May 12, 2016

Joy Hacking & the Future of Happiness.


**Editor’s Note: This website is not designed to, and should not be construed to, provide medical advice, professional diagnosis, opinion or treatment to you or any other individual, and is not intended as a substitute for medical or professional care and treatment. Always consult a health professional about health care changes before trying out new home therapies or changing your diet.**


I popped the pink pill into my mouth and waited for the expected feelings of ecstasy.

No, the pill wasn’t the drug XTC, but rather a legal and safe alternative.

Next, I put on my trans-cranial stimulation device, known as “The Thync,” and waited to see what happened. After five minutes, it felt like my brain was flooding me with endorphins.

Finally, I placed the scalp stimulator known as “The Tingler” on my head. When I did this, an orgasmic wave of intense pleasure rippled through my entire body.

After a few minutes of this euphoria, I took off the devices and went about my day. Having just been catapulted into sweet ecstasy, I found I was both productive and happy.

This isn’t a future scenario. This is how I like to start my mornings.

Nowadays, there are new and improved ways to feel good—even ecstatic—that most people don’t know anything about. From safe drugs, to “happy apps” and high-tech brain stimulation devices, a whole new world is blossoming.

About a year ago, I was invited to talk to Google employees about “The Future of Happiness.” In doing research for the talk, I learned that different things work for different people. For example, there are a lot of supplements known as “cognitive enhancers” that can dramatically increase focus, energy and mood. Yet, not everyone likes the same ones.

However, having given various supplements out to hundreds of people, I can say that three of them stand out as almost always helpful:

400 mg of Sulbutiamine.

Sulbutiamine is a derivative of thiamine (vitamin B1) that is designed to cross the blood brain barrier. Studies suggest it improves memory and reduces anxiety.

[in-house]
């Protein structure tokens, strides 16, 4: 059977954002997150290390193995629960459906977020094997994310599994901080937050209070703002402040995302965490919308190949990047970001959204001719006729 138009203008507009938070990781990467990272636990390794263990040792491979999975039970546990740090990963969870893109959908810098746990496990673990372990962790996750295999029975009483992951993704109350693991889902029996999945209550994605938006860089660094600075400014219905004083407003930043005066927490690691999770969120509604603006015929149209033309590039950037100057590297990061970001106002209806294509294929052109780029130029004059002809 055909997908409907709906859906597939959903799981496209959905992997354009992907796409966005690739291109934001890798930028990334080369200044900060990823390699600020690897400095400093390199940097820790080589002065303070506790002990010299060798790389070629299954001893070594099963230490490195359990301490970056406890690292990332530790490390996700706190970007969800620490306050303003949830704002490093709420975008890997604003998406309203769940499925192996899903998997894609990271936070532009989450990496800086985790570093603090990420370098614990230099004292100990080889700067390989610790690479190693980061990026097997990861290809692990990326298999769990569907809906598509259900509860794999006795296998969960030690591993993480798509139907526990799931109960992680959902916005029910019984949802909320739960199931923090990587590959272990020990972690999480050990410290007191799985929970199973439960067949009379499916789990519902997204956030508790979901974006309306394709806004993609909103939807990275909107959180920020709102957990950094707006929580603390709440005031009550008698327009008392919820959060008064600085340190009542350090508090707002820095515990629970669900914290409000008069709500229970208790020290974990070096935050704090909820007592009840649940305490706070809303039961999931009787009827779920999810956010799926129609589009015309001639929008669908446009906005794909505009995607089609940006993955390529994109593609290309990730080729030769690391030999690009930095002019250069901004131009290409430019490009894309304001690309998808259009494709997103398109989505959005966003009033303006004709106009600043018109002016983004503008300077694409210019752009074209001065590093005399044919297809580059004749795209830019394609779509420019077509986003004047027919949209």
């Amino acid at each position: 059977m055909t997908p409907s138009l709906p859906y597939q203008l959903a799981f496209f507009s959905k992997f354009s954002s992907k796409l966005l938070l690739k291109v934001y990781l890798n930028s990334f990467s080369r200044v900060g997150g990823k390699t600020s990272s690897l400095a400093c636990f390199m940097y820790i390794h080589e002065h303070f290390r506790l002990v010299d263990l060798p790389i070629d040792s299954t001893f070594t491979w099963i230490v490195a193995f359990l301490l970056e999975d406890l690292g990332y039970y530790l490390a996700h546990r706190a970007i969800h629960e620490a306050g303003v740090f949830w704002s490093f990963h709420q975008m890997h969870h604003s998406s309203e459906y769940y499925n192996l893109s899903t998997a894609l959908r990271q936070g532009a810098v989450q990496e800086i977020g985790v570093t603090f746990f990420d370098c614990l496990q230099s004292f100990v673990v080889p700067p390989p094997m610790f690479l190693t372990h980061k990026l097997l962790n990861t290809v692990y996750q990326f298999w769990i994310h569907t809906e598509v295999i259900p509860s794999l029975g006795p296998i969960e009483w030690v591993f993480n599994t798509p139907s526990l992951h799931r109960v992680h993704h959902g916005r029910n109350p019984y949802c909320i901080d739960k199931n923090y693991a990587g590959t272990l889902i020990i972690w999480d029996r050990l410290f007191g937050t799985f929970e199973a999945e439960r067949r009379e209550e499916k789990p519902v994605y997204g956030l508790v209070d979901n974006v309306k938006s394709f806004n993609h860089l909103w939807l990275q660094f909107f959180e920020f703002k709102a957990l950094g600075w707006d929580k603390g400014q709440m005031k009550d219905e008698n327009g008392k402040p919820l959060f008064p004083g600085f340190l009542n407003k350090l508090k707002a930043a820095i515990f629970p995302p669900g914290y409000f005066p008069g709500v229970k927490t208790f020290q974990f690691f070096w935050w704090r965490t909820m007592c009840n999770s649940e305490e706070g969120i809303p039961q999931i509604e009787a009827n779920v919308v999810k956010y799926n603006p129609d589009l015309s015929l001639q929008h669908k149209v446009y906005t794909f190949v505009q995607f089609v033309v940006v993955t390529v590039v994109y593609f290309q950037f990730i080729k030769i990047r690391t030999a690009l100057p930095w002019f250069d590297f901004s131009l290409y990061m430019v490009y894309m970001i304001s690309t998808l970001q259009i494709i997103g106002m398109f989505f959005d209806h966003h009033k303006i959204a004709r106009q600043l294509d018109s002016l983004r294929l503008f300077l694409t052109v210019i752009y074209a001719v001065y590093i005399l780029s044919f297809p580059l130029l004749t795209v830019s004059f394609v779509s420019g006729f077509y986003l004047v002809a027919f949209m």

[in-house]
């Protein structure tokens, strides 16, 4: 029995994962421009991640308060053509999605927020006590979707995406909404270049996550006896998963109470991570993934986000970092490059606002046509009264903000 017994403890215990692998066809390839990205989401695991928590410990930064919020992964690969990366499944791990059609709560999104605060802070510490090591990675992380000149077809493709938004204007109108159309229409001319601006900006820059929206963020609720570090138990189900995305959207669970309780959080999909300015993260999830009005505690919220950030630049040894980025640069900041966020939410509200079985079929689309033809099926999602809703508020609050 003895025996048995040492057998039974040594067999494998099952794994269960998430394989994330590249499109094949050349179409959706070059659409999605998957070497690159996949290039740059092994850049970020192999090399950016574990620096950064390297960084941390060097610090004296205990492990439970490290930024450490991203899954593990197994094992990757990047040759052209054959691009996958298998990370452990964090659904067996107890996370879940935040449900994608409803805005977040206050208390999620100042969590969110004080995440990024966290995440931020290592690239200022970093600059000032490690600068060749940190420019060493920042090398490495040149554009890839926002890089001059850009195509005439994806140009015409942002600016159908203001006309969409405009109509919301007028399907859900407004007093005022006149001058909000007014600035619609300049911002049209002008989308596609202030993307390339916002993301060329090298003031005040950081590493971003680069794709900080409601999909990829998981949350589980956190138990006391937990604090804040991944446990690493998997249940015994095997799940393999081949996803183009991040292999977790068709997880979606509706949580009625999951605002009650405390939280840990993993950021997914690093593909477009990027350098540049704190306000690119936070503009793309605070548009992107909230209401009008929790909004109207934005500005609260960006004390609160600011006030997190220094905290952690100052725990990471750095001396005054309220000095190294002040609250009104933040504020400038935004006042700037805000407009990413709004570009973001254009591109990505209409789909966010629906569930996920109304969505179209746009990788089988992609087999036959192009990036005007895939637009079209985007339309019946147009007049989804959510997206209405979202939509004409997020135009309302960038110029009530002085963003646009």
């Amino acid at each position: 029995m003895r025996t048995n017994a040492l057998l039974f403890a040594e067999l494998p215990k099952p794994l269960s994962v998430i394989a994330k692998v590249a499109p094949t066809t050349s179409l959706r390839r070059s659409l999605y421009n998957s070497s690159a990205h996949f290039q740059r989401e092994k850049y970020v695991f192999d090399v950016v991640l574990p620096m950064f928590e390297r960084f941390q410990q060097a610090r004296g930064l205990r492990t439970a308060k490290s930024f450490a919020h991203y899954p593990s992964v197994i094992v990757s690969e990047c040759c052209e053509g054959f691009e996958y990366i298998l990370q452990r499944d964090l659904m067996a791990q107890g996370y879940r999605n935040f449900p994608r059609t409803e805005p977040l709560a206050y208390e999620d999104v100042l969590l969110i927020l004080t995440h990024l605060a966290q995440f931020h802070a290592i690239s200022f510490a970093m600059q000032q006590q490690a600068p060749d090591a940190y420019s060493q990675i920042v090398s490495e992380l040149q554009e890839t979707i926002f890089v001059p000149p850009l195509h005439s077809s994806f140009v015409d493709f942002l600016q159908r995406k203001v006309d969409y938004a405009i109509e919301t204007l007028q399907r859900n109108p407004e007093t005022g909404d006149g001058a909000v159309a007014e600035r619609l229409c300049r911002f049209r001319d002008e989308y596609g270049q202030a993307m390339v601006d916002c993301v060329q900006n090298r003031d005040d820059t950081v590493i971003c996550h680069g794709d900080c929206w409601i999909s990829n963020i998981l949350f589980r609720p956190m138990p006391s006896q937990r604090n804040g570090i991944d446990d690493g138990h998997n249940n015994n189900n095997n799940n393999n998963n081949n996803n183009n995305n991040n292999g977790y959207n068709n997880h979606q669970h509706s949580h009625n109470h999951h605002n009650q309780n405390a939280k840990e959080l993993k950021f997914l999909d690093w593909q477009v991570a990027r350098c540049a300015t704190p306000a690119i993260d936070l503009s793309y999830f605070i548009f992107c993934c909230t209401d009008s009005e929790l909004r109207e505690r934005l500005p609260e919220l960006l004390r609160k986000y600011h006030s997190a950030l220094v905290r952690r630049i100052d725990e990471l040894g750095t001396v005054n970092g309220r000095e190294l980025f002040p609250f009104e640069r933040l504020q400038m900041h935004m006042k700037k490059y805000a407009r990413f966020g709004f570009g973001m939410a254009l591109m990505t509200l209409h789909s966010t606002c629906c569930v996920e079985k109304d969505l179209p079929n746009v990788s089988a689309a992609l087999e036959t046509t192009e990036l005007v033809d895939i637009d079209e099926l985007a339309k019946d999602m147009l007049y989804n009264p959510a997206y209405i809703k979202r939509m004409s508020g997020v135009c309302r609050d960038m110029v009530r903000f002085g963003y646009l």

500 mg of CDP Choline.

According to Wikipedia, this supplement helps improve focus and mental energy, and may be useful in the treatment of attention deficit disorder.

200 mcg of Huperzine-A.

Huperzine-A is derived from a plant called Chinese Club Moss, and is used for Alzheimer’s disease, and as a memory and learning enhancement.

Each of these supplements is considered safe, and all are easy to buy online. Taken alone—or better yet, all together—they help the average person to focus, feel good and be fully alert. They are like vitamins for the brain.

When I take them, I get more done, and I feel surprisingly joyous while moving through my day.

Over time, I’ve learned that people define happiness in unique ways. Certain people want something that increases their pleasure, while other folks want a tool that improves their relationships or makes them feel peaceful.

Fortunately, there are a lot of great apps, gadgets and supplements to choose from. With a little trial and error, anyone can find something that powerfully meets their particular needs.

As with all technologies, “inner” tech keeps getting better. In fact, some of them are so good that it’s possible to get addicted to them. Ultimately, one has to discern whether a given gadget is truly a friend that helps them find the joy within—or just another WMD (Widget of Mass Distraction). Since there are many tools that do different things, there’s no simple answer as to whether something is beneficial to a given individual.

For example, people become addicted to and dependent on coffee. Yet, caffeine can allegedly prevent many types of cancer, and helps people be productive.

So, is coffee a “good” thing? It’s up to you to decide.

It’s hard to say exactly what the future holds, though Steve Jobs seemed pretty good at predicting it. In 1972, I had the unusual opportunity to be in a computer class with Steve Jobs. Of course, at the time he was just a nerdy teen, and I was four years his junior. He and I would vie to play tic-tac-toe on a 500-pound “computer” that our High School had recently purchased.

Steve was obsessed with this machine.

One day I asked Steve why he was so fixated on this refrigerator-sized computer. He turned to me and said in an intense manner, “Don’t you see? This machine is going to change everything! It’s going to change the world!” 

It turns out Steve Jobs was right.

It may not seem like the latest brain supplement, neuro-stimulator or mood-enhancing app is going to change the world, but technology has a way of discreetly slipping into our lives. This “technology of joy” will only accelerate until the entire way we pursue happiness is transformed over the next few years.

I’ve seen that when people try out enough of these new gadgets, apps and supplements, they inevitably find something that feels good—and is good for them. When that happens, their lives are never the same.


Author: Jonathan Robinson

Editor: Toby Israel

Image: Gratisography


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